James Edgar – Jimmy Schwartz the Artist
No man is an island. We are all affected by the ones we are attracted to and the ones attracted to us. They leave their imprint. Some more than others.
James left an imprint.
I was reminded of him by an article on the Roy Harper Appreciation Society.
He is perhaps best remembered by me as one of Roy’s close friends from Roy’s Blackpool days and the man who provided the artwork that inspired ‘The Lord’s Prayer’, perhaps Roy’s greatest artistic creation.
James presented Roy with the image of Geronimo, included on Lifemask, that he had coloured in. Roy was incredibly moved by it and inspired to write the poem that became the spine of ‘The Lord’s Prayer’ – something that we all should be incredibly grateful for.
Some people are charismatic; they have an aura about them. James was one. He was a chameleon, edgy, always on the go, enthusiastically searching, delving, then retiring into introspection.
I first met James round at Roy’s infamous 58 Fordwych Road flat in Kilburn – a hang-out for musicians, artists and beatniks; a bohemian melting pot.
In the late sixties, early seventies we would meet up to sit around, talking, smoking and laughing. Always laughing. I remember a lot of laughing. I wish a tape recorder had been on to capture the spirit of those days – the philosophy, ideas and absurdities – and the laughter.
The flat was decorated with floral Indian bedspreads, dimly lit and often Roy would have a Kodak carousel flashing up slides – photos of birds and nature that Roy had taken. We’d sit around, often on the floor, passing joints. Sometimes there was music but often there was just talking and laughter.
One evening we’d been going at it for a few hours. Roy had some particularly strong grass that blew your socks off and opened your skull to the heavens. We were pretty hammered. James arrived.
I remember it well. He came into the room looking dapper, hair below his shoulders scraped back behind his ears, calf-length brown boots, a tweed jacket with many pockets, shaped facial hair, looking very stylish.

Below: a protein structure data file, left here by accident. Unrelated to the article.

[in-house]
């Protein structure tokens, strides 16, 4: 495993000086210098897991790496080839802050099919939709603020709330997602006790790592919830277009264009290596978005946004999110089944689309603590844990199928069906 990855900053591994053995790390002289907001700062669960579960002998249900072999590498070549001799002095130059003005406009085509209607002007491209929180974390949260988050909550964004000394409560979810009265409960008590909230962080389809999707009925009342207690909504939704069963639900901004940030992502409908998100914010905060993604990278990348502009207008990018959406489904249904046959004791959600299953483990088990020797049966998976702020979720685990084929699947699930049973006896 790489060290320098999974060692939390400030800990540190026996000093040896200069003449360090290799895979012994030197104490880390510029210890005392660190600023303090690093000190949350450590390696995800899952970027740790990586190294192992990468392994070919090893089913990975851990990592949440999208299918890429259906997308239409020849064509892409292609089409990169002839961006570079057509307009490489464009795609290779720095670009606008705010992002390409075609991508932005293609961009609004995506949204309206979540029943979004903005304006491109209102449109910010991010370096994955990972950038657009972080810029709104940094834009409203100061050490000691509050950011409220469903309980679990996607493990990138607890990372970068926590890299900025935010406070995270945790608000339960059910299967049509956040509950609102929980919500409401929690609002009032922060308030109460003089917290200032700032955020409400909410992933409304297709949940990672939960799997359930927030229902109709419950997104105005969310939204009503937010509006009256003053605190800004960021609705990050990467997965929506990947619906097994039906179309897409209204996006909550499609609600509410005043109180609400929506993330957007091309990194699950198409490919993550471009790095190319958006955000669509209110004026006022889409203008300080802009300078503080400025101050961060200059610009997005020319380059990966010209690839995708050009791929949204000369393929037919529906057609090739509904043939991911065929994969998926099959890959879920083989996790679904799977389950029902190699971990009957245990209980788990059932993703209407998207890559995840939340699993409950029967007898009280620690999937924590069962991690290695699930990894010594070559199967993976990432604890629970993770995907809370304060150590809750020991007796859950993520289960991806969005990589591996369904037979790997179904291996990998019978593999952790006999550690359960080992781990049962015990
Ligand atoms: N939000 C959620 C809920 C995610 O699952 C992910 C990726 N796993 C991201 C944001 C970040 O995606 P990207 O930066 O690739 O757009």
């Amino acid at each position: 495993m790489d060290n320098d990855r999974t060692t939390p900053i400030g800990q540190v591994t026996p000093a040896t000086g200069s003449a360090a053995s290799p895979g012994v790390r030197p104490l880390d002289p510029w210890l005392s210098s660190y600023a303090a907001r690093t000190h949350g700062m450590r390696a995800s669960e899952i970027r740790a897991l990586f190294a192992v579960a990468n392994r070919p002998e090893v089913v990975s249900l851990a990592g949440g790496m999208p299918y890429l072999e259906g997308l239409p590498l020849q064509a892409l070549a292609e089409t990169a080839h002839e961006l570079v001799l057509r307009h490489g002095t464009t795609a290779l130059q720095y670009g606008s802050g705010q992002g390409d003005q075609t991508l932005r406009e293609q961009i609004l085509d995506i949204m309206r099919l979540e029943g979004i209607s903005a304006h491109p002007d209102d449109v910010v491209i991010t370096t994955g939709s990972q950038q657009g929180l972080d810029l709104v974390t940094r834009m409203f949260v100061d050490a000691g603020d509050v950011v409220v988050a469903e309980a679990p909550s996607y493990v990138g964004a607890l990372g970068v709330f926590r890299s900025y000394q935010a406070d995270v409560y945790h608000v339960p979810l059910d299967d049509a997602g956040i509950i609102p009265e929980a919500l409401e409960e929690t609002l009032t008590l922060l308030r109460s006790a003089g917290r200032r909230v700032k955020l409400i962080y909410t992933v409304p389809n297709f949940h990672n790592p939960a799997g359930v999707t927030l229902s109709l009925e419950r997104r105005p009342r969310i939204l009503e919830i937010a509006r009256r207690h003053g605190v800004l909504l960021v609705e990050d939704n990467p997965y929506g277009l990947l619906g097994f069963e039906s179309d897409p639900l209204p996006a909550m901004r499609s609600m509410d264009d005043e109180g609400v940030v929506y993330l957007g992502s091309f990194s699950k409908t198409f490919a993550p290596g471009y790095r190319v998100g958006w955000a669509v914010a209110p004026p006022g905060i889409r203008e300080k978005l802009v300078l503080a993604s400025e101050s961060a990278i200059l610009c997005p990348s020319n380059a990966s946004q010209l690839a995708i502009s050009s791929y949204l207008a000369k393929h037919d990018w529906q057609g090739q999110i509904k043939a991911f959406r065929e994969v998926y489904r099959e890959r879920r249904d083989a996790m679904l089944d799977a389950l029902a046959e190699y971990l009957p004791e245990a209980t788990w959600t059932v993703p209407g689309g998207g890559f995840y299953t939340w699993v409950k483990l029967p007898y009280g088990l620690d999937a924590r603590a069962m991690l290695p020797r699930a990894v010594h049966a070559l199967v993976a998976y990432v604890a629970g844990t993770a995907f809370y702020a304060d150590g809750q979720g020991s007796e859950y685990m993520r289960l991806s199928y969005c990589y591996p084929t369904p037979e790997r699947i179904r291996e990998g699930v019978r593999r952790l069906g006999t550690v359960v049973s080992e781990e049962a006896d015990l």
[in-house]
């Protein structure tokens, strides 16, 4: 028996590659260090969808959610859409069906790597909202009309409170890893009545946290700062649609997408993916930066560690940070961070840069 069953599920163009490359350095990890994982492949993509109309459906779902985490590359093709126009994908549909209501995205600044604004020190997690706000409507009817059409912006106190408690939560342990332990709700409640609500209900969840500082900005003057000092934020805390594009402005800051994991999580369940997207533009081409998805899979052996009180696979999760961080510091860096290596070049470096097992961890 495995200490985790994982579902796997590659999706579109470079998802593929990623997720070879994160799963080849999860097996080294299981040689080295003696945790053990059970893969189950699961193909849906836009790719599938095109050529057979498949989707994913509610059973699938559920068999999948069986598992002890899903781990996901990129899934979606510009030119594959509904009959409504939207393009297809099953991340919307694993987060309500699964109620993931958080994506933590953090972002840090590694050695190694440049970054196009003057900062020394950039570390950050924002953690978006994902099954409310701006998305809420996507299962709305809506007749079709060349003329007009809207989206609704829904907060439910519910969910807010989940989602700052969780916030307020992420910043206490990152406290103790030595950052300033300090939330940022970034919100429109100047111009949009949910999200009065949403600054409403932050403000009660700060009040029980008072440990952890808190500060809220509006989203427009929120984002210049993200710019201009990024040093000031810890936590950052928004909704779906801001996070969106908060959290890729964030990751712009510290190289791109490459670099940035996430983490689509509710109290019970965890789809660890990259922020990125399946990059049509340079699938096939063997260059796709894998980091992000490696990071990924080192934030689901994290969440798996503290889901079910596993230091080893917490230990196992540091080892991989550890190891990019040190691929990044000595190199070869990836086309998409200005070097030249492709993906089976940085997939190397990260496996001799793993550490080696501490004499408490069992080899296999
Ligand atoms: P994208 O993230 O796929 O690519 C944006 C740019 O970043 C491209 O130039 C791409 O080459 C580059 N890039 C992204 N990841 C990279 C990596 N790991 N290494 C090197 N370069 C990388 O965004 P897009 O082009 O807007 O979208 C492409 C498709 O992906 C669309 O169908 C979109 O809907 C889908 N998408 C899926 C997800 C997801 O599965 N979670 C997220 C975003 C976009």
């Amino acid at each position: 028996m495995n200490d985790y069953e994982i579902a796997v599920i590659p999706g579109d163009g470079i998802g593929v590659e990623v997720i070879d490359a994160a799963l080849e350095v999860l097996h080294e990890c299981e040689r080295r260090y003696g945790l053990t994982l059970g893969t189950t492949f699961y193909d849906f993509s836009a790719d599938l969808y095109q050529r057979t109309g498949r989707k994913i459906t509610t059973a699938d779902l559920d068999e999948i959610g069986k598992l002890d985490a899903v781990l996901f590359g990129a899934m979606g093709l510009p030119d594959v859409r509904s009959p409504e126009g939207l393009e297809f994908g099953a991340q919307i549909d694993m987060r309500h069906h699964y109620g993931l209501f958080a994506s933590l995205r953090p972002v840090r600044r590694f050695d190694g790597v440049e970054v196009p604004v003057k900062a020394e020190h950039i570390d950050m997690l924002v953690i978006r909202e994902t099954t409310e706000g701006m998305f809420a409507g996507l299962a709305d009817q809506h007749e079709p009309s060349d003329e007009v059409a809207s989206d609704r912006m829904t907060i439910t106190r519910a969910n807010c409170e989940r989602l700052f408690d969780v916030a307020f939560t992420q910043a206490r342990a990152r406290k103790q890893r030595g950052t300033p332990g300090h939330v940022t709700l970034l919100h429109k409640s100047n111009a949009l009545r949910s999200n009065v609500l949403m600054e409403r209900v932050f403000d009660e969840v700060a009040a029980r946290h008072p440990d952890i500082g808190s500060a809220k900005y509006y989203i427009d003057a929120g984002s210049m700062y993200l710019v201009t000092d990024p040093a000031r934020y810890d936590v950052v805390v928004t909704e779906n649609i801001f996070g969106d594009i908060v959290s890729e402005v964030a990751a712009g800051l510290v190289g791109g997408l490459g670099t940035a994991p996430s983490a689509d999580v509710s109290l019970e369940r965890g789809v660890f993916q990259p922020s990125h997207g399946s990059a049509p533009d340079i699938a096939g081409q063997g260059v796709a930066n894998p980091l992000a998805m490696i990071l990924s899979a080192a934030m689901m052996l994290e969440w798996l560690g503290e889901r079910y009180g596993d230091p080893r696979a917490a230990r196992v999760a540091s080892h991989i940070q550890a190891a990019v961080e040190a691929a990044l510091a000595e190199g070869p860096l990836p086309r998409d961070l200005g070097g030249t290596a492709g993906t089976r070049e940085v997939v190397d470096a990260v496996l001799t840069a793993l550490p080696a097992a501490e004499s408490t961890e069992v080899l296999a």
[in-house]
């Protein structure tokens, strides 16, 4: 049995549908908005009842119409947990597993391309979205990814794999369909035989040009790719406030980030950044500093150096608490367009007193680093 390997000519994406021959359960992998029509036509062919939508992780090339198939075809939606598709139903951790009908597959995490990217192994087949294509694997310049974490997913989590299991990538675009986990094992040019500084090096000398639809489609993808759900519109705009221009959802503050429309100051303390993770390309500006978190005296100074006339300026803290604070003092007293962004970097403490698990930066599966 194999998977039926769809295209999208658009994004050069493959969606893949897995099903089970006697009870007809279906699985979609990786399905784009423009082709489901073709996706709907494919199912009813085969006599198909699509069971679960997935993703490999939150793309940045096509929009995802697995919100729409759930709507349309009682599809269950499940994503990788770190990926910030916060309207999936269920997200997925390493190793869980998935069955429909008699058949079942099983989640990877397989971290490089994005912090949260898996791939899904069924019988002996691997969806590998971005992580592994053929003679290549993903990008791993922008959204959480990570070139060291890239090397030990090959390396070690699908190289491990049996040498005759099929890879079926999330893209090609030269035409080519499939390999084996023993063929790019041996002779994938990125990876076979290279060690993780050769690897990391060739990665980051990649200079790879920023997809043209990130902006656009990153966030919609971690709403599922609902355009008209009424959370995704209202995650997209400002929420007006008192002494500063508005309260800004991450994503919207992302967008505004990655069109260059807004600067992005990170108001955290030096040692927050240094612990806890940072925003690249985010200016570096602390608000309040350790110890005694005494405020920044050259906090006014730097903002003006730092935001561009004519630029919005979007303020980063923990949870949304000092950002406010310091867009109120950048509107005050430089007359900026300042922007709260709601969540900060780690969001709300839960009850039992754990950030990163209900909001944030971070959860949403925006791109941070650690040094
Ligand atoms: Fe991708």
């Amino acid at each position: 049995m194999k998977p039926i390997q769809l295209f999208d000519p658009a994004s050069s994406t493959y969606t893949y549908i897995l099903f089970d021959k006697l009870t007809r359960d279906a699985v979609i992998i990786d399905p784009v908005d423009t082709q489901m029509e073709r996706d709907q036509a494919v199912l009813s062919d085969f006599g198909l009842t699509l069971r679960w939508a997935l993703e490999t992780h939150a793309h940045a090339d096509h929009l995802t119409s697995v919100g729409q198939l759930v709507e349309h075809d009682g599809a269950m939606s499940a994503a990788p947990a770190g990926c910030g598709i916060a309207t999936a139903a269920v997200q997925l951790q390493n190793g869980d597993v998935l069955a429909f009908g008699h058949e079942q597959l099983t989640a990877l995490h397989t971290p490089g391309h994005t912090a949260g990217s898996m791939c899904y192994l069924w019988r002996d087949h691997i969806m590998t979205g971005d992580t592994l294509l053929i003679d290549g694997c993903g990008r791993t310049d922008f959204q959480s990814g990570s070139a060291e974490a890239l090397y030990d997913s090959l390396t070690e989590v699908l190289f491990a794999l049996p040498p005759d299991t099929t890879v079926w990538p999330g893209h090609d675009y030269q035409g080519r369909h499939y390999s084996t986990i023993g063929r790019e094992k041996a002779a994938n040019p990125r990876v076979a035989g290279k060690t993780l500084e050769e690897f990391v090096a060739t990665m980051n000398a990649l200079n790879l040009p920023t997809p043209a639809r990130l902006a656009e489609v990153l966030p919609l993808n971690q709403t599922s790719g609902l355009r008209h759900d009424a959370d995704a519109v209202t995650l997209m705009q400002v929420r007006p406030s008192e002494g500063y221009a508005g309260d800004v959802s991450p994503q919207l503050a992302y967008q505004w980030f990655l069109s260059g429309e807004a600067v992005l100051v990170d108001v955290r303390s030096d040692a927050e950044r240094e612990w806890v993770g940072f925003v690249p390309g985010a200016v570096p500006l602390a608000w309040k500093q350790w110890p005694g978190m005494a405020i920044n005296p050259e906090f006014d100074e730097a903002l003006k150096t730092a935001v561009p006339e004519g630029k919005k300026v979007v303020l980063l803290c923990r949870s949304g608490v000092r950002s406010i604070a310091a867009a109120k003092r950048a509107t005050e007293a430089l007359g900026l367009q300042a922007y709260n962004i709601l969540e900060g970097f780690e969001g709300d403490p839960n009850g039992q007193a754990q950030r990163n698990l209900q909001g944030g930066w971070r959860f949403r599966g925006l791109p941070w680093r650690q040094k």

I’d met James.
He looked around at us and said ‘Aaah, I’ve got some catching up to do.’
He sat cross-legged on the floor and proceeded to take out items from various pockets – a lighter, a penknife, a pack of large rizlas, four big blocks of hash – different colours and varieties.
He stuck some rizla leaves together and proceeded to lay down a bed of Roy’s incredibly strong grass. He then progressed to carve off slices of hash with his penknife and lay them on the grass. He constructed a very large spliff, sat back and began to smoke it all himself. It was big enough to zombiefy an elephant.
Only then did he relax and, seemingly unaffected, joined in the conversation.
I was amazed.
I met James on a number of occasions following that – often memorable.
At one time, about twenty years ago, James was at one of Roy’s gigs in Hull. I was there with my son Henry. We sat around talking, reminiscing about old times and catching up. James was enthusing about his new art. He was into taking polaroid’s and photos, distorting them, making them into something else. He was taken with my son Henry, who was in his early teens, and wanted to use him as a subject. He took a number of photos of him and was going to do all manner of things with them. He was in a manic phase.
Unfortunately I never got to see any of the end products. I would have loved to.
The last occasion I saw James was at a Harper gig in Liverpool in the early noughties. I’d driven across from Hull in my old banger. The gig was great and we’d stayed talking and laughing. James looked worse for wear, dishevelled and unkempt. He was bumming around with a backpack and sleeping rough. This was in winter with snow on the ground.
I was setting off for home in the early hours of the morning. James said he was heading to London and was going to hitch. He asked if I could give him a lift. I explained that I had to go back to Hull. He said that was great. Could I drop him off at the M1.
We had a discussion. I was uneasy about dropping him off in the freezing conditions in the middle of the night. There were no motorway stops on the M62. He was insistent. He said he had his bedroll and he’d settle down in a field.
Reluctantly I agreed. I drove him to the intersection and he clambered out of the car.
The last I saw of Jimmy was a straggly figure disappearing off into the dark, into the fields, with a backward wave.
Jimmy Schartz, James Edgar – the artist – a ghost in the night, a ghost in the machine. A man who left an impression.